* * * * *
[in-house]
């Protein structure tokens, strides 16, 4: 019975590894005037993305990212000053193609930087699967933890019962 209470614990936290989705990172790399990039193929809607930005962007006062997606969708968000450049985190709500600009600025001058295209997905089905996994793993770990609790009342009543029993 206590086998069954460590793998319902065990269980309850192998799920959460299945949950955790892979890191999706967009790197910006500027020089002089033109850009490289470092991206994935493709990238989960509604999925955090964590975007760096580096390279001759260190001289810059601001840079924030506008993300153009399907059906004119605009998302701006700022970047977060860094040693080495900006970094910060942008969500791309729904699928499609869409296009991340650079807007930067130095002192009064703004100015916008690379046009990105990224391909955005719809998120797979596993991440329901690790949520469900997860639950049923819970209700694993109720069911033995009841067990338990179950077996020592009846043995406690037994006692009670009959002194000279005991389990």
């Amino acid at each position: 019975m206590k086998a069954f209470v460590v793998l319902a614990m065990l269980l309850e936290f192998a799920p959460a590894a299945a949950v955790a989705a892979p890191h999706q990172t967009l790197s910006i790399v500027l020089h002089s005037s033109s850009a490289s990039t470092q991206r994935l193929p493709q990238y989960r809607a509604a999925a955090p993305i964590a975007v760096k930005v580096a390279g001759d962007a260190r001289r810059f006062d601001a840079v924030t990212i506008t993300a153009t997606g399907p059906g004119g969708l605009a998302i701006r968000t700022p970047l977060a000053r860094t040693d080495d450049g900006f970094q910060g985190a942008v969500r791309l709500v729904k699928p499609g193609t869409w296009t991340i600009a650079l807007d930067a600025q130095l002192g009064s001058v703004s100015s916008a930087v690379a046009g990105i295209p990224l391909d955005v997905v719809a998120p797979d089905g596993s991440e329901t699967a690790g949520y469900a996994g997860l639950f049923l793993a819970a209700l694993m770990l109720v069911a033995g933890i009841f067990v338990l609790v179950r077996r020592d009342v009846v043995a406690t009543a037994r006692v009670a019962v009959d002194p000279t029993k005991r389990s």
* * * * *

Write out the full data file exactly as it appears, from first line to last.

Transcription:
[in-house]
């Protein structure tokens, strides 16, 4: 019975590894005037993305990212000053193609930087699967933890019962 209470614990936290989705990172790399990039193929809607930005962007006062997606969708968000450049985190709500600009600025001058295209997905089905996994793993770990609790009342009543029993 206590086998069954460590793998319902065990269980309850192998799920959460299945949950955790892979890191999706967009790197910006500027020089002089033109850009490289470092991206994935493709990238989960509604999925955090964590975007760096580096390279001759260190001289810059601001840079924030506008993300153009399907059906004119605009998302701006700022970047977060860094040693080495900006970094910060942008969500791309729904699928499609869409296009991340650079807007930067130095002192009064703004100015916008690379046009990105990224391909955005719809998120797979596993991440329901690790949520469900997860639950049923819970209700694993109720069911033995009841067990338990179950077996020592009846043995406690037994006692009670009959002194000279005991389990």
């Amino acid at each position: 019975m206590k086998a069954f209470v460590v793998l319902a614990m065990l269980l309850e936290f192998a799920p959460a590894a299945a949950v955790a989705a892979p890191h999706q990172t967009l790197s910006i790399v500027l020089h002089s005037s033109s850009a490289s990039t470092q991206r994935l193929p493709q990238y989960r809607a509604a999925a955090p993305i964590a975007v760096k930005v580096a390279g001759d962007a260190r001289r810059f006062d601001a840079v924030t990212i506008t993300a153009t997606g399907p059906g004119g969708l605009a998302i701006r968000t700022p970047l977060a000053r860094t040693d080495d450049g900006f970094q910060g985190a942008v969500r791309l709500v729904k699928p499609g193609t869409w296009t991340i600009a650079l807007d930067a600025q130095l002192g009064s001058v703004s100015s916008a930087v690379a046009g990105i295209p990224l391909d955005v997905v719809a998120p797979d089905g596993s991440e329901t699967a690790g949520y469900a996994g997860l639950f049923l793993a819970a209700l694993m770990l109720v069911a033995g933890i009841f067990v338990l609790v179950r077996r020592d009342v009846v043995a406690t009543a037994r006692v009670a019962v009959d002194p000279t029993k005991r389990s």